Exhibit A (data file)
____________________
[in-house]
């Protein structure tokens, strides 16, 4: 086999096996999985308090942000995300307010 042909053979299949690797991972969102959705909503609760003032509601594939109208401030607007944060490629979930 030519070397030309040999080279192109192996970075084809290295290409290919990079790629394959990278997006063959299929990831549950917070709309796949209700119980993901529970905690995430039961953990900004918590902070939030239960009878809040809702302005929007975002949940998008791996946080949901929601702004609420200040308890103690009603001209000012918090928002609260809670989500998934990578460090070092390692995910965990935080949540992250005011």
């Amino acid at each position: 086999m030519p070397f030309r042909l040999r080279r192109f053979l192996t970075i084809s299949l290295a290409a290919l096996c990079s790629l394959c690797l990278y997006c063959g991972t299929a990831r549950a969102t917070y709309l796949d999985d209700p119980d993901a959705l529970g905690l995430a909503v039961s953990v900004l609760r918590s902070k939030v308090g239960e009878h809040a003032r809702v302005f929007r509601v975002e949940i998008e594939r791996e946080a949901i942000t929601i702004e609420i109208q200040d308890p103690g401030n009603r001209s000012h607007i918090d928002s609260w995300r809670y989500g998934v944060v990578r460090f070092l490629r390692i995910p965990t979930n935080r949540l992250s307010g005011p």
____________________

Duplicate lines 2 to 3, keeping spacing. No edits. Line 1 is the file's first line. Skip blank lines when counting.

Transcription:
């Protein structure tokens, strides 16, 4: 086999096996999985308090942000995300307010 042909053979299949690797991972969102959705909503609760003032509601594939109208401030607007944060490629979930 030519070397030309040999080279192109192996970075084809290295290409290919990079790629394959990278997006063959299929990831549950917070709309796949209700119980993901529970905690995430039961953990900004918590902070939030239960009878809040809702302005929007975002949940998008791996946080949901929601702004609420200040308890103690009603001209000012918090928002609260809670989500998934990578460090070092390692995910965990935080949540992250005011």
């Amino acid at each position: 086999m030519p070397f030309r042909l040999r080279r192109f053979l192996t970075i084809s299949l290295a290409a290919l096996c990079s790629l394959c690797l990278y997006c063959g991972t299929a990831r549950a969102t917070y709309l796949d999985d209700p119980d993901a959705l529970g905690l995430a909503v039961s953990v900004l609760r918590s902070k939030v308090g239960e009878h809040a003032r809702v302005f929007r509601v975002e949940i998008e594939r791996e946080a949901i942000t929601i702004e609420i109208q200040d308890p103690g401030n009603r001209s000012h607007i918090d928002s609260w995300r809670y989500g998934v944060v990578r460090f070092l490629r390692i995910p965990t979930n935080r949540l992250s307010g005011p």